United States President Joe Biden will welcome Iraqi Prime Minister Mustafa al-Kadhimi to the White House on July 26, his office has announced.
The meeting will “highlight the strategic partnership between the United States and Iraq”, the White House said in a statement on Friday.
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White House Press Secretary Jen Psaki said Biden “also looks forward to strengthening bilateral cooperation with Iraq on political, economic and security issues to include joint efforts to ensure the enduring defeat” of ISIL (ISIS).
The meeting will take place against the backdrop of growing concerns among US officials about more frequent attacks against the US targets in Iraq and Syria.
There have been at least eight drone attacks targeting the US presence since Biden took office in January, as well as 17 rocket attacks.
The Biden administration has responded by twice targeting Iraqi armed groups operating inside Syria, including one close to the Iraq border.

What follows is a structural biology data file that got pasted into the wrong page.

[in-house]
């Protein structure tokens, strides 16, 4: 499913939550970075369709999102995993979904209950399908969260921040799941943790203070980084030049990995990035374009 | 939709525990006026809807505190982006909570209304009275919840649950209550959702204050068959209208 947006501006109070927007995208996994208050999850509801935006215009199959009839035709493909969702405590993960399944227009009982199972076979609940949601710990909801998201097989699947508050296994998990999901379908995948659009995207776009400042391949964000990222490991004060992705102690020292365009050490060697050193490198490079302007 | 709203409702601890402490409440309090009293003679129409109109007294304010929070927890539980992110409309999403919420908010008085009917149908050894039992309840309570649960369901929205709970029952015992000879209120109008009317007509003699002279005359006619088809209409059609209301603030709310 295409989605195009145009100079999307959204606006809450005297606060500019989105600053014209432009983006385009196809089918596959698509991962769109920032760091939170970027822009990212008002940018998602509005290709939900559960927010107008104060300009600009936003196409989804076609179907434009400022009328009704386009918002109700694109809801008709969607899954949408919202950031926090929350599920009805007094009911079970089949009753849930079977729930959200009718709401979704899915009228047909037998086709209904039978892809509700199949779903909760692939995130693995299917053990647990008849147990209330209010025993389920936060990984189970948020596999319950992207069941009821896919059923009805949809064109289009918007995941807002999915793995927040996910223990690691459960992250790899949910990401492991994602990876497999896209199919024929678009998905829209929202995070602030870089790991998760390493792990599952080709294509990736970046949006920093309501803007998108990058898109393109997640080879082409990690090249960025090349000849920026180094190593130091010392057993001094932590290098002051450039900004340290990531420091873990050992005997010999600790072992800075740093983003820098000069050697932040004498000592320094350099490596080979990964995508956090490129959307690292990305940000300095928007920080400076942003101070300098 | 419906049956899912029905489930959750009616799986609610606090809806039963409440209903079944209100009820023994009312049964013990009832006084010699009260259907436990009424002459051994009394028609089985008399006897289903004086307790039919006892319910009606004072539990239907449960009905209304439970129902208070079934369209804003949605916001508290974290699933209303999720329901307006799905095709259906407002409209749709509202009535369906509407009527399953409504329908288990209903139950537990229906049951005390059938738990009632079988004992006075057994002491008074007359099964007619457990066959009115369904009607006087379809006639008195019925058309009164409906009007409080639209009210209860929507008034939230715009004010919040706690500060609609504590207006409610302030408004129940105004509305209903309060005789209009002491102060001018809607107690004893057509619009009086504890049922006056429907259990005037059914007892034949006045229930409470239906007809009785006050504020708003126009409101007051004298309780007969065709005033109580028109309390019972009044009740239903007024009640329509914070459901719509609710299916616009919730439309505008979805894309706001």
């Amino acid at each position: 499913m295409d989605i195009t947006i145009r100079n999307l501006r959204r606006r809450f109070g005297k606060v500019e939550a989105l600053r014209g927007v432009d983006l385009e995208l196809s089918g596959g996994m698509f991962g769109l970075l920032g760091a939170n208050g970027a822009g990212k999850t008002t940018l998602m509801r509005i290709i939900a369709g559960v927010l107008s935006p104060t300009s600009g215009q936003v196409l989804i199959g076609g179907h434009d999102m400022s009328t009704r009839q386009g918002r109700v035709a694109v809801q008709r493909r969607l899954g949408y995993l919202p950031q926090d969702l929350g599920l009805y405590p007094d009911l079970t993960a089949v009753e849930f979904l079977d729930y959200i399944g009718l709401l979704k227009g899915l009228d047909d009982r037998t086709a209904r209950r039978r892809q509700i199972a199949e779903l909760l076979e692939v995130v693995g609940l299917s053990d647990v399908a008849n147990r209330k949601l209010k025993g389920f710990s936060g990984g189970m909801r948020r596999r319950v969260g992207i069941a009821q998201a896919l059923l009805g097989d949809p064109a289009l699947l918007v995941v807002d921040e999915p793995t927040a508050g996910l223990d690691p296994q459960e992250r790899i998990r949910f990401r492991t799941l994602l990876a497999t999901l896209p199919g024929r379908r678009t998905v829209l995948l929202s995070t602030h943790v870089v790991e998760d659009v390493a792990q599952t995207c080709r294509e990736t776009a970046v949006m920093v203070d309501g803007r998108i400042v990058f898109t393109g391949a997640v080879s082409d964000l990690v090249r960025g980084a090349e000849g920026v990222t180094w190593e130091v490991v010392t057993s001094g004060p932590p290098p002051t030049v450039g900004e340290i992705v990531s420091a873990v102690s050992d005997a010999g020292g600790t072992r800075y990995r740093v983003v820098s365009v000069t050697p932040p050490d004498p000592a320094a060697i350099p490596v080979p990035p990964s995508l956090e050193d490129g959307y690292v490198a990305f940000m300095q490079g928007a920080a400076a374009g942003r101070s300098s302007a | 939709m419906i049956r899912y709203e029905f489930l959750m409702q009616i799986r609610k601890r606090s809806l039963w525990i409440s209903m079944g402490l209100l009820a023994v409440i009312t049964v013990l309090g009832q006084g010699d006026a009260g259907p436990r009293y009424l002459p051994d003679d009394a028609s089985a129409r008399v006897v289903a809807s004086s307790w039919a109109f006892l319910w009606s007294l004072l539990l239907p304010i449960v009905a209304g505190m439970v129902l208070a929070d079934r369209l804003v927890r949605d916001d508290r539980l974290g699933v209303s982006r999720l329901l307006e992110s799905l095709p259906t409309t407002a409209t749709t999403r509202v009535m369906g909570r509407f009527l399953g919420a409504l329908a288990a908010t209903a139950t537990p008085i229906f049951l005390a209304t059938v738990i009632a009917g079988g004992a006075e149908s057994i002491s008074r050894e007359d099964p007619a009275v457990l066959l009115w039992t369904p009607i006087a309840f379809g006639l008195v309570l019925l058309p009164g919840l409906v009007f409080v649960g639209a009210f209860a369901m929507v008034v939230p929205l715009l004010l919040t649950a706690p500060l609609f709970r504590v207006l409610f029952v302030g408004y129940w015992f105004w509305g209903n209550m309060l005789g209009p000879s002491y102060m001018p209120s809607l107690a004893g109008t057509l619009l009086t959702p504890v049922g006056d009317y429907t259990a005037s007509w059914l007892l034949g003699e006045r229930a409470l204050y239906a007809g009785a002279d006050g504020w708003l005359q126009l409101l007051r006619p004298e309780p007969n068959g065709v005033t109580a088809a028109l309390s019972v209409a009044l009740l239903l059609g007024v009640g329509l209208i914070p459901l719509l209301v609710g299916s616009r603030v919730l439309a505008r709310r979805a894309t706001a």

Iraq has long been an arena for a bitter rivalry between the US and Iran despite their shared enmity towards ISIL.
Baghdad’s relationship with Washington has been complicated since the US assassinated the last year Iranian top General Qassem Soleimani and senior Iraqi militia commander Abu Mahdi al-Muhandis at Baghdad International Airport. The drone strike on January 3, 2020, was ordered by then-President Donald Trump.
US troops in Iraq
In Washington, al-Kadhimi is expected to push for a concrete timetable of US troop withdrawal from Iraq. The implementation of their departure could take years.
On Thursday, al-Kadhimi and US envoy Brett McGurk discussed the issue in Baghdad.
Some 3,500 foreign soldiers are still on Iraqi territory, including 2,500 Americans, who have been posted to help fight ISIL since 2014.
Al-Kadhimi’s meeting with McGurk came a little more than a week after 14 rockets were fired at the Ain al-Assad airbase, which hosts US troops in western Iraq, and three others that landed near the US embassy in Baghdad.
They were the latest in a spate of attacks targeting US military and diplomatic facilities in Iraq. The attacks have been blamed on pro-Iranian armed groups within a state-sponsored paramilitary forces, called the Popular Mobilisation Forces.